• Latter-day Screens: Gender, Sexuality, and Mediated Mormonism

    Author(s):
    Pages: 376
    Illustrations: 58 illustrations
    Sales/Territorial Rights: World
  • Cloth: $104.95 - Not In Stock
    978-1-4780-0426-4
  • Paperback: $27.95 - Not In Stock
    978-1-4780-0486-8
  • Table of Contents Forthcoming
  • “Smart, sassy, and full of provocative insight, this book shines a light on Mormonism, not as a religious tradition but as a ubiquitous cultural trope that is uniquely attuned to queerly mediated notions of sexuality and gender.” — Dana Heller, editor of, Loving the L Word: The Complete Series in Focus

    Latter-Day Screens is an amazing encyclopedic survey of the details of the Mormon church and the place of Mormons in American popular culture. Drawing on cultural theories of mediation, mass culture, and film studies, Brenda R. Weber draws the reader into everything from aromatherapy oils to South Park parodies. Timely and relevant, and teachable for a range of classes, Latter-Day Screens is an exceedingly important and interesting book.” — Matthew Pratt Guterl, author of, Seeing Race in Modern America

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  • Description

    From Sister Wives and Big Love to The Book of Mormon on Broadway, Mormons and Mormonism are pervasive throughout American popular media. In Latter-Day Screens, Brenda R. Weber argues that mediated Mormonism contests and reconfigures collective notions of gender, sexuality, race, spirituality, capitalism, justice, and individualism. Focusing on Mormonism as both a meme and an analytic, Weber analyzes a wide range of contemporary media produced by those in and outside the mainstream and fundamentalist Mormon churches, from reality television to feature films, from blogs to YouTube videos, and from novels to memoirs by people who struggle to find agency and personhood in the shadow of the church's teachings. The broad archive of mediated Mormonism contains socially conservative values, often expressed through neoliberal strategies tied to egalitarianism, meritocracy, and self-actualization, but it also offers a passionate voice of contrast on behalf of plurality and inclusion. In this, mediated Mormonism and the conversations on social justice that it fosters creates the pathway toward an inclusive, feminist-friendly, and queer-positive future for a broader culture that uses Mormonism as a gauge to calibrate its own values.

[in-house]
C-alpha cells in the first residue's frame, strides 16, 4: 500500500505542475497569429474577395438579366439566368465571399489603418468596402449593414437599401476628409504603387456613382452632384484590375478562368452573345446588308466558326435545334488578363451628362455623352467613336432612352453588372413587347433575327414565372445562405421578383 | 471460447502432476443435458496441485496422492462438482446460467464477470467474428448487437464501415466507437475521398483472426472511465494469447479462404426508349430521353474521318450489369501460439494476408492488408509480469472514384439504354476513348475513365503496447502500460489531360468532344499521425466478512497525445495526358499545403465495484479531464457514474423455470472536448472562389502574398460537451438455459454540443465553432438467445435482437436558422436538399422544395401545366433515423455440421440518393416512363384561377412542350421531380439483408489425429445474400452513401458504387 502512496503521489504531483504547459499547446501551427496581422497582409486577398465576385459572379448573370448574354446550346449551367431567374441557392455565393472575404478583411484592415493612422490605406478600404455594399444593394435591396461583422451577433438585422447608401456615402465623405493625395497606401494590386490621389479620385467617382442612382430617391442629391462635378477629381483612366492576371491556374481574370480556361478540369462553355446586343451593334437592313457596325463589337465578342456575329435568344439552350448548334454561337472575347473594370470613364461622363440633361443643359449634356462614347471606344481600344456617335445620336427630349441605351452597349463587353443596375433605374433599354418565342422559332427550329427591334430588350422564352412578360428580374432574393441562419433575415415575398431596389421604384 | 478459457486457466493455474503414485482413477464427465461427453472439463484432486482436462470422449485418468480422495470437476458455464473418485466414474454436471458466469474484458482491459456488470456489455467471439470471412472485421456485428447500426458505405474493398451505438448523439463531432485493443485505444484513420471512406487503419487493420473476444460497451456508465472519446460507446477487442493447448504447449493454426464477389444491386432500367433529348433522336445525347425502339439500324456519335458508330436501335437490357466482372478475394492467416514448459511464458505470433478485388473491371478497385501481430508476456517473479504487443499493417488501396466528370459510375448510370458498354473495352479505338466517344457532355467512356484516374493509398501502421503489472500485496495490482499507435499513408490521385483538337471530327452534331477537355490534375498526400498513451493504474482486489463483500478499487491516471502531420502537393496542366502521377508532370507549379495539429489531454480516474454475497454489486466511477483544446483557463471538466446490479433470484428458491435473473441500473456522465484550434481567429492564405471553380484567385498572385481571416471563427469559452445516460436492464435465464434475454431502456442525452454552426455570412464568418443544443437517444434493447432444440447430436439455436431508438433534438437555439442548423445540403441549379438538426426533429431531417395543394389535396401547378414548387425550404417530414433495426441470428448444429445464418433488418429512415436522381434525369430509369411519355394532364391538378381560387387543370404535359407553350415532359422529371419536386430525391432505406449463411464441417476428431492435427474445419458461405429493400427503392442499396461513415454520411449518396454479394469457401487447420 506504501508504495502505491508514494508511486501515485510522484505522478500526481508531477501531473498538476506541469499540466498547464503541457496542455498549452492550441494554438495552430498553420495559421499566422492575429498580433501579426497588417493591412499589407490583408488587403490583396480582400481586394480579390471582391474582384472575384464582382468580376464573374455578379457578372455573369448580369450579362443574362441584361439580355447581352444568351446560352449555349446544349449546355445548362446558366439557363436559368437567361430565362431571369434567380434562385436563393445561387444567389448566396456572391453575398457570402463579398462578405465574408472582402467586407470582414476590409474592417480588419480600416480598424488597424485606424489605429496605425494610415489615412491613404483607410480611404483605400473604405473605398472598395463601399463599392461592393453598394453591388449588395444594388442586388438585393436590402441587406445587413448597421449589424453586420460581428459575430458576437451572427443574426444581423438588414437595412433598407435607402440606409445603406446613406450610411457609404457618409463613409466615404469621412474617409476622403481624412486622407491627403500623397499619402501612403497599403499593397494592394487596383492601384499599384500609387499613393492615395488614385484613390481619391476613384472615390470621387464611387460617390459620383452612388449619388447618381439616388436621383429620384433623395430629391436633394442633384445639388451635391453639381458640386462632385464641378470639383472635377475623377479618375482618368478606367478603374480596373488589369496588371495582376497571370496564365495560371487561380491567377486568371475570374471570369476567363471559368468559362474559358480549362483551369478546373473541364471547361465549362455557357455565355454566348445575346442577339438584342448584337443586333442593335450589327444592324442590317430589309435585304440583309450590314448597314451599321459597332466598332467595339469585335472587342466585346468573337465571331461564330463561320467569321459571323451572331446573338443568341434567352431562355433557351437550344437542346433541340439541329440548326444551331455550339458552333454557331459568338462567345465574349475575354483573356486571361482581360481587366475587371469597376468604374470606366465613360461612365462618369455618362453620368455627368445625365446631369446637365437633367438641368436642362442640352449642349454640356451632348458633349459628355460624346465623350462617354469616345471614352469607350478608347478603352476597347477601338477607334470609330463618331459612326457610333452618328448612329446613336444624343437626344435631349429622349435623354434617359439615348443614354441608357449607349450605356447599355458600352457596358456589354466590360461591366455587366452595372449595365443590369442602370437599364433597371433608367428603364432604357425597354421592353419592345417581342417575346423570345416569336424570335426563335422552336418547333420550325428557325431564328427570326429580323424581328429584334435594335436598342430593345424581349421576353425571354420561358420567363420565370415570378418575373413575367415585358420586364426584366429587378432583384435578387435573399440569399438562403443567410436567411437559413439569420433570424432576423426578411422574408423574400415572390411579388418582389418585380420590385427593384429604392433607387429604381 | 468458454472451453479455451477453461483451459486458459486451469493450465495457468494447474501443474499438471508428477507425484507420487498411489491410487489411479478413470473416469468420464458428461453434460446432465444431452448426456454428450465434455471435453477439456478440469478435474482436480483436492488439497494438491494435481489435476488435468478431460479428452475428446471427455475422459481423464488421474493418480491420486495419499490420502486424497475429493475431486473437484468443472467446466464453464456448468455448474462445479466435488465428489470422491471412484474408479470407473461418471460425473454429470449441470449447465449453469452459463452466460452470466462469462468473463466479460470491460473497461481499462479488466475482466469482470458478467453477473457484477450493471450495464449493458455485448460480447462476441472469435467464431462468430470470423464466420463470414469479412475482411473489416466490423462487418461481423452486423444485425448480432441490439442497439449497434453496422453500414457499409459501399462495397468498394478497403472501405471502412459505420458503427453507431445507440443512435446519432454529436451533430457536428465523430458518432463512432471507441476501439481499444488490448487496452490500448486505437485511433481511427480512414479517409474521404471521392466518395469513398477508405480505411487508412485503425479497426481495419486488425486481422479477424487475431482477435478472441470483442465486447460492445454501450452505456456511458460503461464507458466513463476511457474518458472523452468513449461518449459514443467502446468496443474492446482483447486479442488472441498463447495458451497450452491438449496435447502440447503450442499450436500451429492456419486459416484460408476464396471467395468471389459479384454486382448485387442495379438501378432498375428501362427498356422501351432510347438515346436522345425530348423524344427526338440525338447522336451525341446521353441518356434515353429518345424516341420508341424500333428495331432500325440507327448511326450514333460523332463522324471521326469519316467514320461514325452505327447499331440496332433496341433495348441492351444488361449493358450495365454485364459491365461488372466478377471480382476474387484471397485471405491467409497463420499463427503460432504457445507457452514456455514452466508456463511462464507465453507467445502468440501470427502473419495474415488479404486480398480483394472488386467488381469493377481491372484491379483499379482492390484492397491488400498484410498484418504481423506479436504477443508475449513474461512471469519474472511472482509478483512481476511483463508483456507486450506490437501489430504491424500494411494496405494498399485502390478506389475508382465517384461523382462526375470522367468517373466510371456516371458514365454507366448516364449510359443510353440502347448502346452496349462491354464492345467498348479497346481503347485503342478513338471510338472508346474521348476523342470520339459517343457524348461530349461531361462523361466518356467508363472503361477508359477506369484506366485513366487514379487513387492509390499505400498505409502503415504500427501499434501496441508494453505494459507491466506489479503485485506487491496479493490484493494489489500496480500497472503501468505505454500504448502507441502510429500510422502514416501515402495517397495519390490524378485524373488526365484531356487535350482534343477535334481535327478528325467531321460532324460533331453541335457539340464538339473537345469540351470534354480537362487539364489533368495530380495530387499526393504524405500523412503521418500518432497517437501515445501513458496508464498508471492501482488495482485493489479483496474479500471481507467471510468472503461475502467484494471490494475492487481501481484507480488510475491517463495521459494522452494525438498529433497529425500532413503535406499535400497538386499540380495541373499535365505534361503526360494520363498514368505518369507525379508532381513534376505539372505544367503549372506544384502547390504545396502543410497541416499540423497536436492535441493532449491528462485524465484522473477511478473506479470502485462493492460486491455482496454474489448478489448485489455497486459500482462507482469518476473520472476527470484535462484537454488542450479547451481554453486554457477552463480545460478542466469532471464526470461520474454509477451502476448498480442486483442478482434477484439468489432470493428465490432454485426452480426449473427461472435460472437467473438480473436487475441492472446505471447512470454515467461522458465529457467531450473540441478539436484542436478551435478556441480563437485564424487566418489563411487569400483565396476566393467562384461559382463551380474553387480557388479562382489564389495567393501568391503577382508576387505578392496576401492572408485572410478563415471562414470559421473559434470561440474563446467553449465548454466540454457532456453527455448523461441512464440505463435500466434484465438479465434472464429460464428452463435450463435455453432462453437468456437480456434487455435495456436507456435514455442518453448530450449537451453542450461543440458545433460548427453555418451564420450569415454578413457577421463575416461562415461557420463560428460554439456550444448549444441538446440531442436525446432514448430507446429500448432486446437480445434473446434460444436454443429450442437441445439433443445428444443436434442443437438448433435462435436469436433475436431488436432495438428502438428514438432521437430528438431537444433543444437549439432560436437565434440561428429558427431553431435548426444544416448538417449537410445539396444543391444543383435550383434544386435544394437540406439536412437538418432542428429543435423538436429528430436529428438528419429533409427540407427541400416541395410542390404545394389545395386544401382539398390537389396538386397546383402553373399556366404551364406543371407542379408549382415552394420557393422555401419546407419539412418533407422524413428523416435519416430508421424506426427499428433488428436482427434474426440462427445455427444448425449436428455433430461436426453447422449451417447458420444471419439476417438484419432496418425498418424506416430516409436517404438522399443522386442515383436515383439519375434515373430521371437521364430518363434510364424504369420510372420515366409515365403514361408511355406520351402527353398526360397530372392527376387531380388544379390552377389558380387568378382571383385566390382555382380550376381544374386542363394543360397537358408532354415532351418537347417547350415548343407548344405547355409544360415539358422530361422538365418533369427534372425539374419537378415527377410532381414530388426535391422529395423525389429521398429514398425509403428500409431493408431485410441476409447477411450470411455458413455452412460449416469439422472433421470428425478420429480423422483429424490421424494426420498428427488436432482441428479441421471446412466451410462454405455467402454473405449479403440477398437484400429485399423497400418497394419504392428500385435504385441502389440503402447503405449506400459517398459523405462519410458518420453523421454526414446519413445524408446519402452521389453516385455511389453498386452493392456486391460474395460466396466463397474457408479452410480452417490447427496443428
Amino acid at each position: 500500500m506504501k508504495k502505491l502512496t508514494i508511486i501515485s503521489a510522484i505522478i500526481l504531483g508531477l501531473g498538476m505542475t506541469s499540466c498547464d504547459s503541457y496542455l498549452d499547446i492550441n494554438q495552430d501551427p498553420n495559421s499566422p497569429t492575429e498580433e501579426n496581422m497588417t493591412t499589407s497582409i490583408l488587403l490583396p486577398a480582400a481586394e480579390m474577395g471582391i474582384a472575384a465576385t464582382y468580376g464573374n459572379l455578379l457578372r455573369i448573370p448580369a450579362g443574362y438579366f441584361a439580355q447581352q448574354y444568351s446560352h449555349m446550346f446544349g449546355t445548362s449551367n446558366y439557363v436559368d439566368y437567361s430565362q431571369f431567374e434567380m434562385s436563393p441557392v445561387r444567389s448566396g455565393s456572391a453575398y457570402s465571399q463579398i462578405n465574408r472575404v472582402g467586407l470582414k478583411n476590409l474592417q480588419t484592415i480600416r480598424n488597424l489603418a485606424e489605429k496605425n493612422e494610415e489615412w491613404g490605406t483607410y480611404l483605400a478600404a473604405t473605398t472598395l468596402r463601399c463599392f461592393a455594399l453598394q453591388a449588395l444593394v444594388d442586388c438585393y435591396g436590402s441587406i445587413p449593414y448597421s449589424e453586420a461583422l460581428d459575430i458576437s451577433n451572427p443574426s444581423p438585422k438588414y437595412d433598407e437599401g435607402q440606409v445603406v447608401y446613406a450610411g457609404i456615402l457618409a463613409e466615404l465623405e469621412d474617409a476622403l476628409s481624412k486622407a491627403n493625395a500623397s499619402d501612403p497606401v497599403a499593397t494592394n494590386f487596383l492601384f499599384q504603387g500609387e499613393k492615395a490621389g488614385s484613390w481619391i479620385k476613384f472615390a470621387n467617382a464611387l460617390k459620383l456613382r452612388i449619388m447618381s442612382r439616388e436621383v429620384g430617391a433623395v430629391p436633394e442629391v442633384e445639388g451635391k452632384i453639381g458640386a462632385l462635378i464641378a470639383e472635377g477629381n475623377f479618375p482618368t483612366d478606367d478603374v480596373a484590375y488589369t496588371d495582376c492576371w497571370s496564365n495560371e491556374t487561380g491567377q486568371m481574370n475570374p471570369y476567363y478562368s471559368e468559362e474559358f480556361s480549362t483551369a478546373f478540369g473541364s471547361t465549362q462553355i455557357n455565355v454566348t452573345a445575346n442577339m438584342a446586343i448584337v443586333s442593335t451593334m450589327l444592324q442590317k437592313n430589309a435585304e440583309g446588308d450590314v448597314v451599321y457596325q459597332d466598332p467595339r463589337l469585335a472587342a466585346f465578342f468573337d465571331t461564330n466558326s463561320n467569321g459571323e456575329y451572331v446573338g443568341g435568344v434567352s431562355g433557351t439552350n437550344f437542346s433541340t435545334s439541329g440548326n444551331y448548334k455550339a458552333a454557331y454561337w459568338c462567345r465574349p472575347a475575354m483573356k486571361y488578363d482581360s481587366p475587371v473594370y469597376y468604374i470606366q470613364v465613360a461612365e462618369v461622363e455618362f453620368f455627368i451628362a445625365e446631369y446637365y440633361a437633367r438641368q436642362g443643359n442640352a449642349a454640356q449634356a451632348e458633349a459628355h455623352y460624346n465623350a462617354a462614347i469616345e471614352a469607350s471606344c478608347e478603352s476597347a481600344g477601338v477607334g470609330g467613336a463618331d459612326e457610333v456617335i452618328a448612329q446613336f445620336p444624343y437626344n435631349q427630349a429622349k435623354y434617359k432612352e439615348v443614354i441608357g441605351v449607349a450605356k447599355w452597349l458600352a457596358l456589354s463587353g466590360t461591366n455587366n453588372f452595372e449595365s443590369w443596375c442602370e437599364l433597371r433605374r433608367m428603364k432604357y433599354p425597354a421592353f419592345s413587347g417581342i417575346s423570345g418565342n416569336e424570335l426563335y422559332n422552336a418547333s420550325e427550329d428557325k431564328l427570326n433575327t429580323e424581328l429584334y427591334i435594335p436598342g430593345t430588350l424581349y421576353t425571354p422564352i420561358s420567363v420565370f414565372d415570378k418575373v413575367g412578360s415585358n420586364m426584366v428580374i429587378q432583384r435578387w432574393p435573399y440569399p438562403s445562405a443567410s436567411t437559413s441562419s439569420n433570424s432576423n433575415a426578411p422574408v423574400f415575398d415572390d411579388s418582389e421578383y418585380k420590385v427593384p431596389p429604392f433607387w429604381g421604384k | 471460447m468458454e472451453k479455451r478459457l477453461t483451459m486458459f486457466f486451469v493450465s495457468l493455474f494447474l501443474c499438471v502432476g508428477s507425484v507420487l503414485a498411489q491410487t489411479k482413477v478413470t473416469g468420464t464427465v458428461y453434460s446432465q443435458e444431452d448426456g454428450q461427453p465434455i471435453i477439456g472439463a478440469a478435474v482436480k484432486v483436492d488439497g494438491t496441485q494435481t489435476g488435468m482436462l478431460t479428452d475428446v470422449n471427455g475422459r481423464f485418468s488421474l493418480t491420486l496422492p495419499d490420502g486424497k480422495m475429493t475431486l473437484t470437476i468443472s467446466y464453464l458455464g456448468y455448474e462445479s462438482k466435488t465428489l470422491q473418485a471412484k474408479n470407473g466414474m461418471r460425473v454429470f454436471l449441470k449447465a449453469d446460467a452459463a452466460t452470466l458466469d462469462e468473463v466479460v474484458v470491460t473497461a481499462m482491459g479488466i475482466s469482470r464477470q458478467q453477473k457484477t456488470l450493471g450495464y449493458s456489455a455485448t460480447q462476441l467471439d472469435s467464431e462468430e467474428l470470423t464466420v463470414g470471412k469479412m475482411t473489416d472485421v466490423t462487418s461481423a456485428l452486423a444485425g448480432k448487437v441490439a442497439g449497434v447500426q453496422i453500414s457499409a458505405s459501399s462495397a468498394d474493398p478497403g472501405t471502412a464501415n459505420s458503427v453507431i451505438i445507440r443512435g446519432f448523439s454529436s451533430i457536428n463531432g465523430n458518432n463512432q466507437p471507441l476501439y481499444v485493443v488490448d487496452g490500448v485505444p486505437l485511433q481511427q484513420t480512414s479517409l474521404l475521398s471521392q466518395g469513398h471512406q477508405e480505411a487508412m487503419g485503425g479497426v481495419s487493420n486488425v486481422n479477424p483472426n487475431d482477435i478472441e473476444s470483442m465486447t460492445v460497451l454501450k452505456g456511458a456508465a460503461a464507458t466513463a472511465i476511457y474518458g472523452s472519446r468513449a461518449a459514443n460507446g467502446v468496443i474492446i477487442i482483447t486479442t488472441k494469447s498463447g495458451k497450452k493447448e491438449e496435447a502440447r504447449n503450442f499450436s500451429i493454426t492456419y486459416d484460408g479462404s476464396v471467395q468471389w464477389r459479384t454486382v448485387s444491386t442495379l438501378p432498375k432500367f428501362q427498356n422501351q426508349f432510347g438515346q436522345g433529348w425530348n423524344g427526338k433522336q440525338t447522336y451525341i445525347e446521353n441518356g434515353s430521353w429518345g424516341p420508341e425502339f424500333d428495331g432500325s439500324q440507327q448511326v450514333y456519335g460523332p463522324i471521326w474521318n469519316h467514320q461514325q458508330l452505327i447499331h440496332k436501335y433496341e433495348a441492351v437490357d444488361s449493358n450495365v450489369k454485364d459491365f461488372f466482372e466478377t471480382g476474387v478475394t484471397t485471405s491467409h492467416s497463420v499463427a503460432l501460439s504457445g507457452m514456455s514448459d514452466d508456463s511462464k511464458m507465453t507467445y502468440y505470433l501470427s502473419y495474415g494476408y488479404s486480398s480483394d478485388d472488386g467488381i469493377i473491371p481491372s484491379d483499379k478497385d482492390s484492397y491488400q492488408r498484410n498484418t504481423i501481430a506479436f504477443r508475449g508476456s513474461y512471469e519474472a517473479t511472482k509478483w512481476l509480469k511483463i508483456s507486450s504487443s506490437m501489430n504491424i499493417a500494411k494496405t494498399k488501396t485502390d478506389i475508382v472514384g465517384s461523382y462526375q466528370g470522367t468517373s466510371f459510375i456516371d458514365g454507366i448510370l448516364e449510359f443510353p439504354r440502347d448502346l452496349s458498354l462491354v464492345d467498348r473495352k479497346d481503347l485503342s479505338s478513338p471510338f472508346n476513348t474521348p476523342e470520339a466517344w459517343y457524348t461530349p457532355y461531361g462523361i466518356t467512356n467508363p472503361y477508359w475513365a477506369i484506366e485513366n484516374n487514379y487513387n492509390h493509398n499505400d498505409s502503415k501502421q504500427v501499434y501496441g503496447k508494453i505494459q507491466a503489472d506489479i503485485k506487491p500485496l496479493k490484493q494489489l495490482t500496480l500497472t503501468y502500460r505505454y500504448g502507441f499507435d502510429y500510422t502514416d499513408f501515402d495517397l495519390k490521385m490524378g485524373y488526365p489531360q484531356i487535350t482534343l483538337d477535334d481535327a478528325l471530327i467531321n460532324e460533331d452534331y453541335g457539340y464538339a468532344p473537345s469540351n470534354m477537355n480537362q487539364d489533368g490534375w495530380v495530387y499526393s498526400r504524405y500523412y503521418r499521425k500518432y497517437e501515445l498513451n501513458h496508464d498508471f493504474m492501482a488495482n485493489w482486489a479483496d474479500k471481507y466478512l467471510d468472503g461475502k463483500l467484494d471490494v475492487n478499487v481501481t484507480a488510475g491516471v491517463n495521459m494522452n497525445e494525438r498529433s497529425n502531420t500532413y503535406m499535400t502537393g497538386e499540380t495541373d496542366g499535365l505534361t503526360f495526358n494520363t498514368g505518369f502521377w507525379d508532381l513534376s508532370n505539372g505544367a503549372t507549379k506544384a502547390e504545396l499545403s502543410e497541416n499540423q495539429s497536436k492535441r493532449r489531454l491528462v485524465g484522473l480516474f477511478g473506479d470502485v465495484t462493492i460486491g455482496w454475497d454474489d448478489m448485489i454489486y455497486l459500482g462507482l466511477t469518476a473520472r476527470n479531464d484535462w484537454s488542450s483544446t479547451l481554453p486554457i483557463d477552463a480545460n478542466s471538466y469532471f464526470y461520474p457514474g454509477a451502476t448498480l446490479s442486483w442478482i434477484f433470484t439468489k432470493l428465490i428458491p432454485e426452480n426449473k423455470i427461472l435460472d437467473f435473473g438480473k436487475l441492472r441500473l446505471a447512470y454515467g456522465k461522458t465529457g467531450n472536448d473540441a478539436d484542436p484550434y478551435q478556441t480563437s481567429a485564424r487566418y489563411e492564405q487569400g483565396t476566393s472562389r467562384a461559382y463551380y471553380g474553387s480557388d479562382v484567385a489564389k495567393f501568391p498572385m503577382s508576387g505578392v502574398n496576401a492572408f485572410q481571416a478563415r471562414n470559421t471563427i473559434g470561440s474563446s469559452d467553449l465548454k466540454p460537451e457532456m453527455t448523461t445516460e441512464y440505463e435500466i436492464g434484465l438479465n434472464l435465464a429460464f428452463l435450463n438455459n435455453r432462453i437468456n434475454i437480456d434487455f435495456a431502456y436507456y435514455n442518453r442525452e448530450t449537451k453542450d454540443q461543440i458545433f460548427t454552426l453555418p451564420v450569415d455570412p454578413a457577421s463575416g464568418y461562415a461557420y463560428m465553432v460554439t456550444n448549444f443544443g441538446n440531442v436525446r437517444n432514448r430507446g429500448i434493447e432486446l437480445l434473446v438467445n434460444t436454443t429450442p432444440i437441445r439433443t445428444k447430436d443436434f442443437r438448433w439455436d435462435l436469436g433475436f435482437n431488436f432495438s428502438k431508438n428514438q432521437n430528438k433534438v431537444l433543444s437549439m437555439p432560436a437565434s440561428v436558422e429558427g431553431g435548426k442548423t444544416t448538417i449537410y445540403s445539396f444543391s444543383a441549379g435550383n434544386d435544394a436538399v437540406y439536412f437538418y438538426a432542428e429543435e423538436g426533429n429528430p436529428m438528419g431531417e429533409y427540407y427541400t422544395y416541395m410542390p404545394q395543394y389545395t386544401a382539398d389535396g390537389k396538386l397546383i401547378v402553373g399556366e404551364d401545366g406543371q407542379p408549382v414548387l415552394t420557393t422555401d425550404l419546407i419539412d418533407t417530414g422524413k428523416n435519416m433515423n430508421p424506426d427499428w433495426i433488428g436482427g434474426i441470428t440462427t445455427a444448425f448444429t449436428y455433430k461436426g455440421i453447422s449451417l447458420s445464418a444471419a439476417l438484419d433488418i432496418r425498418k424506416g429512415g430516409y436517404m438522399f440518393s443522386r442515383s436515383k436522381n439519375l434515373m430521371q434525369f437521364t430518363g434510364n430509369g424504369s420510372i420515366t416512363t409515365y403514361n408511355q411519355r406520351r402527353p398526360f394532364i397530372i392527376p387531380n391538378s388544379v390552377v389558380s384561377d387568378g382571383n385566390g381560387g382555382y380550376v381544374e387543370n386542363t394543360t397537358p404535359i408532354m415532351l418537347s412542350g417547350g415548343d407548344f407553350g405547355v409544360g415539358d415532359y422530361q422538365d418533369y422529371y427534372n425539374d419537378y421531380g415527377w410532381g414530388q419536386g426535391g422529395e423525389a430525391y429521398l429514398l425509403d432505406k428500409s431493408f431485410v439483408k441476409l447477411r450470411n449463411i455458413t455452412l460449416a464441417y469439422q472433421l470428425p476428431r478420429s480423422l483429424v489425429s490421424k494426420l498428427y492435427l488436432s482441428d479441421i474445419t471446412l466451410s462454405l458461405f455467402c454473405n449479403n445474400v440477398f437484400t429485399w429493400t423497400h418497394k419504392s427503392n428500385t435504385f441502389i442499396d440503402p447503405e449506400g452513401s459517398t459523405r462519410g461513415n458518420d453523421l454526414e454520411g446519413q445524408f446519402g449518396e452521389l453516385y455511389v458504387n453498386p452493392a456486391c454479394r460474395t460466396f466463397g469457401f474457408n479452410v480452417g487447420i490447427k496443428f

About The Author(s)

    Brenda R. Weber is Professor of Gender Studies at Indiana University, editor of Reality Gendervision: Sexuality and Gender on Transatlantic Reality Television, and author of Makeover TV: Selfhood, Citizenship, and Celebrity, both also published by Duke University Press.
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